simplifies the task of job submission and file-staging over a secure
connection from a submission portal (or just your local computer) to your
compute farm. It was an internal project at RDLAB and recently published
under the open source GPL3 license. The scripts are downloadable as a tarball
or accessible via SVN from
http://svn-rdlab.lsi.upc.edu/subversion/ajo/public. The username and
password is both public_ajo.
All what it requires is an ssh client installation as well as Ruby. AJO is a set of Ruby scripts including a configuration file (config.rb), which must be adapted to your environment. You have to set the hostname of the Grid Engine submission host, the path to your remote Grid Engine installation ($SGE_ROOT). For the encryption you need to set cipher salt and keys. The next thing to configure in the configuration file is the local directories and files with data you need on your remote Univa Grid Engine cluster as well as the output directories/files you need back on your local host. Those files/directories are going to be copied transparently to the cluster during job launching. Finally there is a section where you can insert the GE job script contents (the job scripts are generated on the fly). Each of them is going to be started as an own Grid Engine job.
After you configured your template you can launch it with:
./ajo -c config.rb -s Job submitted correctly. The job identifier is da558c9bf39fd052806e69d6afbc36a7e0718a53604eaff47bf6efd081fe40a239aa6572...
The status of your jobs you can track remotely with a secure token generated during submission.
./ajo -q da558c9bf39fd052806e69d6afbc36a7e0718a53604eaff47bf6efd081fe40a239aa... Your job has finished running on Sat Feb 9 09:36:58 2013. You can now do './ajo --retrieve ID' to download the output files and folders.
This token based system makes it an ideal candidate for using within a web based job submission portal.
Finally you want to get the output back to your local machine.
./ajo --retrieve da558c9bf39fd052806e69d6afbc36a7e0718a53604eaff47bf.... Downloaded the output to /tmp/tmp.ZpiQWNfD..
More detailed information about how it works you can find on their web page at RDLAB.
Wok describes itself as follows:
"Wok is a workflow management system implemented in Python that makes very easy to structure the workflows, parallelize their execution and monitor its progress among other things. It is designed in a modular way allowing to adapt it to different infrastructures.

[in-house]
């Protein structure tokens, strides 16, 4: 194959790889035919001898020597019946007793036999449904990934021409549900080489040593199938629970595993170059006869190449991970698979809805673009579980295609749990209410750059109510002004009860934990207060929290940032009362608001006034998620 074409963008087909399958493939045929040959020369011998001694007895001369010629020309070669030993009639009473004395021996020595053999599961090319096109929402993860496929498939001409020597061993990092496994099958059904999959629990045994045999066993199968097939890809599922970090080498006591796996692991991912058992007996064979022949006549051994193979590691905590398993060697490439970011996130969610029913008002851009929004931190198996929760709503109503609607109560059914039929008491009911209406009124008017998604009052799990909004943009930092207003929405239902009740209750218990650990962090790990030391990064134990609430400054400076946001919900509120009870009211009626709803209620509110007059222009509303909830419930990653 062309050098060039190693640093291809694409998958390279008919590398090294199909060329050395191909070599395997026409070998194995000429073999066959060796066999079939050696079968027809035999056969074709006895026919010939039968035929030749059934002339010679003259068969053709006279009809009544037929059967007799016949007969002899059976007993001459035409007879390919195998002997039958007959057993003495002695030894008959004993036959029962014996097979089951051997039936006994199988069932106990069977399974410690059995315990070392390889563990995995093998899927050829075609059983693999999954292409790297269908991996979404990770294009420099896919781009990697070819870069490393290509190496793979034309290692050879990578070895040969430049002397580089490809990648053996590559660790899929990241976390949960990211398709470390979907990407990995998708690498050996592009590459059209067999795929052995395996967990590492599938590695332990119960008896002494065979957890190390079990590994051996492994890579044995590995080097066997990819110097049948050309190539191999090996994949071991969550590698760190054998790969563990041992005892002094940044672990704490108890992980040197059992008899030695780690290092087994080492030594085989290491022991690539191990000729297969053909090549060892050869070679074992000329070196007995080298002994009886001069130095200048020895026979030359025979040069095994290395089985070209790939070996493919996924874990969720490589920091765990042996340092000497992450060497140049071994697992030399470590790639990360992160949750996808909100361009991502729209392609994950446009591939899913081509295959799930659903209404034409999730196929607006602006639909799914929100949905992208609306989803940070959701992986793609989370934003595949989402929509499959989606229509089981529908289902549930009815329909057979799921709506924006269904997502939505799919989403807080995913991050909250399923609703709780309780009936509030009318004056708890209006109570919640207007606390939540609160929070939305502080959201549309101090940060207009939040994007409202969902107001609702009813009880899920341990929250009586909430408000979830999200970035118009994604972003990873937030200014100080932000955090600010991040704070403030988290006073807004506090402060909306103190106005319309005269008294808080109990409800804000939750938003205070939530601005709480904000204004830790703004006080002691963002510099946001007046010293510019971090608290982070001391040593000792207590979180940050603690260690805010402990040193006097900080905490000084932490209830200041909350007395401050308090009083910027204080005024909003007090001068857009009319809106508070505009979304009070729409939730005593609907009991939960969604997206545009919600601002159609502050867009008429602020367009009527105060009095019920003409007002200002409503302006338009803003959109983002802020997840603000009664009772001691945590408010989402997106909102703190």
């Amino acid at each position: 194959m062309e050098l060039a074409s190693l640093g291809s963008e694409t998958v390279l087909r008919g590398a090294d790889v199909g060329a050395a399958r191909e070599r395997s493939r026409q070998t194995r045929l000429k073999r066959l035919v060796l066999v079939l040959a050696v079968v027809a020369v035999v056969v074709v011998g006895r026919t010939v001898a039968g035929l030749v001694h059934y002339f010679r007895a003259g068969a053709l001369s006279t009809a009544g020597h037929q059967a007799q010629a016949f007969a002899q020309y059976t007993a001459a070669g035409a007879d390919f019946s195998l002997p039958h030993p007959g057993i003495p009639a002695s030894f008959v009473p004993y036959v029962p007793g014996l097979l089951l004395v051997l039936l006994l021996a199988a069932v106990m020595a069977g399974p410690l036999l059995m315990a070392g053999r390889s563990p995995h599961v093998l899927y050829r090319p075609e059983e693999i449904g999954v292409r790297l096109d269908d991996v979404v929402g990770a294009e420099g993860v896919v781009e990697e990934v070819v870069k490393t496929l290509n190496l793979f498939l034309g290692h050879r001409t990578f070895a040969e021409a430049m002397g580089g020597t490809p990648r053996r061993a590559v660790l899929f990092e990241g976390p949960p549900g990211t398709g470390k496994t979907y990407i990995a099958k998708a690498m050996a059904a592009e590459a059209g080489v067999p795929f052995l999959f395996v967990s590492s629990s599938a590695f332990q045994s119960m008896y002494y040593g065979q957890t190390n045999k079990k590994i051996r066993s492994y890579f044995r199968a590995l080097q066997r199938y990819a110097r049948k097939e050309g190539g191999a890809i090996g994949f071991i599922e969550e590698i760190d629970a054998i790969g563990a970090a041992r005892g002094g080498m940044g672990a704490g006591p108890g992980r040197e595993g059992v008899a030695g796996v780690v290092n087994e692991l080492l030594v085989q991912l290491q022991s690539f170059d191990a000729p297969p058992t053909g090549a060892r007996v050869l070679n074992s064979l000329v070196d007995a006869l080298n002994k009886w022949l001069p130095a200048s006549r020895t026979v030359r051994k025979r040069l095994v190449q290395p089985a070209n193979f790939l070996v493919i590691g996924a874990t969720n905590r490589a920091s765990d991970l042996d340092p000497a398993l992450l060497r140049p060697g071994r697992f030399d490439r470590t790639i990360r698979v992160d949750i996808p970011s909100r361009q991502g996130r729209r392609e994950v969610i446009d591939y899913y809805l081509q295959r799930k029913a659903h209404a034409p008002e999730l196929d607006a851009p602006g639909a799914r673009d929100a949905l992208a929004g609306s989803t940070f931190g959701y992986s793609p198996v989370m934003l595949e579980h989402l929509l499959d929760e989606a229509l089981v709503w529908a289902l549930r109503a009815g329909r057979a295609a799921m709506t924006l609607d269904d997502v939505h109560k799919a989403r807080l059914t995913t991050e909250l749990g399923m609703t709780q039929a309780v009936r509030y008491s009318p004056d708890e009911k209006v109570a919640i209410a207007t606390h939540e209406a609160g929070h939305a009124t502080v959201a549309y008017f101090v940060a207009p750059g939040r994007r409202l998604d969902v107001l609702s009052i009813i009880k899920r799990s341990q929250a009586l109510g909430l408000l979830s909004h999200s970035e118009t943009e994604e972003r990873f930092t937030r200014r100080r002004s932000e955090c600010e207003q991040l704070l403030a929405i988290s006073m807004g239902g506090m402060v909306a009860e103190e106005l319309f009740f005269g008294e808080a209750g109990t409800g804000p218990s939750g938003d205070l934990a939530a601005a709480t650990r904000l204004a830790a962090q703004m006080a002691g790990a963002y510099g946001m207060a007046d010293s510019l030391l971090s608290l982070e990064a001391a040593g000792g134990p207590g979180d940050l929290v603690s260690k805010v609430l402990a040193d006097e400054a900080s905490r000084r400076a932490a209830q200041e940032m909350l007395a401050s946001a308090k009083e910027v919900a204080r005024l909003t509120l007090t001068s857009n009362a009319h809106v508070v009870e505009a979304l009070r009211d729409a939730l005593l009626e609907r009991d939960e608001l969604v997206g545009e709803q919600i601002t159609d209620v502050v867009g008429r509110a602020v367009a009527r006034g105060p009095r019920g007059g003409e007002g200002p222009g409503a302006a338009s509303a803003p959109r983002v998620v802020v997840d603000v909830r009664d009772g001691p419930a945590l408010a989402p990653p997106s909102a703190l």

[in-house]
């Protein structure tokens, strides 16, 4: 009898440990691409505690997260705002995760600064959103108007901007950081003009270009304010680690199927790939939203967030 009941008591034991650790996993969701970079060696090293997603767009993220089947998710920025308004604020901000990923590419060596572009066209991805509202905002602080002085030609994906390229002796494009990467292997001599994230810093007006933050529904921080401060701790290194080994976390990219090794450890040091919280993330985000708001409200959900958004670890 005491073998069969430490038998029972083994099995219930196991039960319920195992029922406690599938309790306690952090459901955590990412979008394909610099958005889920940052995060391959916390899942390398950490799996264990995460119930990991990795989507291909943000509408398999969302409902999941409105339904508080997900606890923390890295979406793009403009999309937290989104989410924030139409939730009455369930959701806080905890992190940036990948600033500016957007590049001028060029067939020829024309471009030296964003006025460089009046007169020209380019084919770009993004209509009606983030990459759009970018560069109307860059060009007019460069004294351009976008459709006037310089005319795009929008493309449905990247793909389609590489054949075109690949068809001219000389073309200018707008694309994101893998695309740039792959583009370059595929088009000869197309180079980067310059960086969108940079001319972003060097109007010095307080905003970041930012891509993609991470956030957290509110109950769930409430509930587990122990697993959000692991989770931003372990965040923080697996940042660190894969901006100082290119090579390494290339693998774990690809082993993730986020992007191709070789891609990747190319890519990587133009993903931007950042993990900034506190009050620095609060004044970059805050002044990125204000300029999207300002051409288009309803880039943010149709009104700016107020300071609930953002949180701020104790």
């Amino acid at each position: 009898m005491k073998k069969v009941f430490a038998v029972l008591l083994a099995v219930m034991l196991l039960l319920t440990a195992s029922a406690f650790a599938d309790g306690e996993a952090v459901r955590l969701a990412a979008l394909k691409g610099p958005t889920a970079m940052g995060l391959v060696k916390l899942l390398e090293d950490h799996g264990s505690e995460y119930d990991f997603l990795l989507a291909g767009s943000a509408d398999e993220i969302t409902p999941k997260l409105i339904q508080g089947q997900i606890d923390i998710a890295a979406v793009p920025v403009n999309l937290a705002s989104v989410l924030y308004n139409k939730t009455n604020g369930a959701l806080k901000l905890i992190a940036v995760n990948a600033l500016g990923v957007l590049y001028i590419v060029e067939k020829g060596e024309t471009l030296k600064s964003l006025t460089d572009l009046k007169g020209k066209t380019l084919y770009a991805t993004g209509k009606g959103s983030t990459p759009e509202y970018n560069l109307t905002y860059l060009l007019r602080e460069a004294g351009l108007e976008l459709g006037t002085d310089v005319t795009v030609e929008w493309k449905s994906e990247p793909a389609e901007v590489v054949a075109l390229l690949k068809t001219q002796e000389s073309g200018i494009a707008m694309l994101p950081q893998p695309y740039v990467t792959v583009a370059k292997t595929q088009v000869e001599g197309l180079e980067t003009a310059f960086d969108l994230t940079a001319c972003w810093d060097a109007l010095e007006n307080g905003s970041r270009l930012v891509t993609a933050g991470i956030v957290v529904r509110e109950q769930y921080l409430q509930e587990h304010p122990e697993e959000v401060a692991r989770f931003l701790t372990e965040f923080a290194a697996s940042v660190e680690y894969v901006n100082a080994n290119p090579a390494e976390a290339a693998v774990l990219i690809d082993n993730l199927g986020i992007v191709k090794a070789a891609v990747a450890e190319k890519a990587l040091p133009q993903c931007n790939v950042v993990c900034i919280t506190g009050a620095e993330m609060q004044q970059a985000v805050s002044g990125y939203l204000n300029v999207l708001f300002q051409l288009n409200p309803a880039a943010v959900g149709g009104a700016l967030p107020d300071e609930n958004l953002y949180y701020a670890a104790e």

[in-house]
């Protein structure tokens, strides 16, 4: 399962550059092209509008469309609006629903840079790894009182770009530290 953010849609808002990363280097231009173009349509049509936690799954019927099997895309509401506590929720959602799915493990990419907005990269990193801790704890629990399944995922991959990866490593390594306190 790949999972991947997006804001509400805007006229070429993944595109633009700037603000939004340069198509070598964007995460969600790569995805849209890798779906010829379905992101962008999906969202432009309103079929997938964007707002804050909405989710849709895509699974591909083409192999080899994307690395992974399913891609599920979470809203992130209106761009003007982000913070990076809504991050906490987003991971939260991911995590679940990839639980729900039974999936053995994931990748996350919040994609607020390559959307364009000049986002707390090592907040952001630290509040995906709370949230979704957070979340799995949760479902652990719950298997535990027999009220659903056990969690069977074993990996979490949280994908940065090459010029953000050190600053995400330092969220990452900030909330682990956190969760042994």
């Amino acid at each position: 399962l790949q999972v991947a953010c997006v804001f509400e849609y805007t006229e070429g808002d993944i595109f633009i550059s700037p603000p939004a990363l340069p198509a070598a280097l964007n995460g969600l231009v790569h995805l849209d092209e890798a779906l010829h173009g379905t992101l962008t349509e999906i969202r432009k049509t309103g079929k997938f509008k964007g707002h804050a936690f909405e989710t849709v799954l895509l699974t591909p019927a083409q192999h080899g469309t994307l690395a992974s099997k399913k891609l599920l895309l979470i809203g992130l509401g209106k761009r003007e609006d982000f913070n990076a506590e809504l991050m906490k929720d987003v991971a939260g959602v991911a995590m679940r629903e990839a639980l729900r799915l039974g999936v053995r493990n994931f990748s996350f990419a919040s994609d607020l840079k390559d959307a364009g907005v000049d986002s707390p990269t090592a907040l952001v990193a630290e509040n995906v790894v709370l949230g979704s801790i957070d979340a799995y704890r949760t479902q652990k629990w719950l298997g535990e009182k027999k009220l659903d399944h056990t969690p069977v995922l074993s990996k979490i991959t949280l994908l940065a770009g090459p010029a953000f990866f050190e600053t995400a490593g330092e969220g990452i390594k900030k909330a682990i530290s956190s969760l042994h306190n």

For the time being it is strongly focused on clusters implementing any DRMAA compatible resource manager (i.e. Oracle Grid Engine) which working nodes have a shared folder in common. Other, more flexible infrastructures (such as the Amazon EC2) are considered for future implementations..."
Read more in the github Wok project.
KNIME is a graphical
compute workflow tool based on the Eclipse framework. It is available for
free as well as with commercial support. What you basically have is a
drawing board where you visually design your compute workflow (similar to WEKA).
You can drag and drop and connect different nodes. Nodes are representing
some functionality of your workflow. There are nodes for reading data from
databases or files, nodes for doing some calculations like data
clustering, and nodes for handling output or to visualize the results. The
enterprise edition has capabilities to exploit a compute cluster by
submitting jobs to Univa Grid Engine.
"XtalOpt is a free and truly open source evolutionary algorithm designed to predict crystal structures. It is implemented as an extension to the Avogadro molecular editor."
It also supports Grid Engine as job scheduler. More information provides this blog entry.
Pythongrid is freely available (GNU GPL v2) at github.com and offers job submission and job monitoring capabilities for Grid Engine. The developers describe the project as follows (excerpt from http://code.google.com/p/pythongrid/):
"This module provides high level functionality for cluster computing in python using the Sun Grid Engine. As some cluster environments are notoriously unreliable, pythongrid attempts to handle job monitoring and resubmission (in case of sudden death of nodes) under the hood, while providing the user with a simple map-reduce like interface.
- Uses ZMQ-based heart-beat to monitor job status
- Robust error detection (out-of-memory, node failure)
- Automated resubmission in case of unexpected failure
- Error emails, including CPU/MEM statistics
- Optional web-interface to monitor jobs
- Let's you easily switch between local multiprocessing and cluster computing"
- DRMAA XMLRPC: XML RPC Protocol Wrapper Around DRMAA Calls
- SunGrid Graphical Accounting Engine
- UBMoD: Collecting Statistical Data of Grid Engine Jobs
- Statistics with R-Project, Grid Engine, and Open MPI (2012-07-13)
- Job Dependency Visualization with dot
- Eclipse PTP
- qstat in your browser: xml-qstat
- BLCR Check Pointing Grid Engine Integration Scripts
- Cloudera Slides about Univa Grid Engine / UGE Hadoop Integration
- Video about Unisight 2.0: A nice interface for Grid Engine job statistics
- Video: Grid Engine in Amazon EC2 in 10 Minutes
- Flex-grid (qlicserver)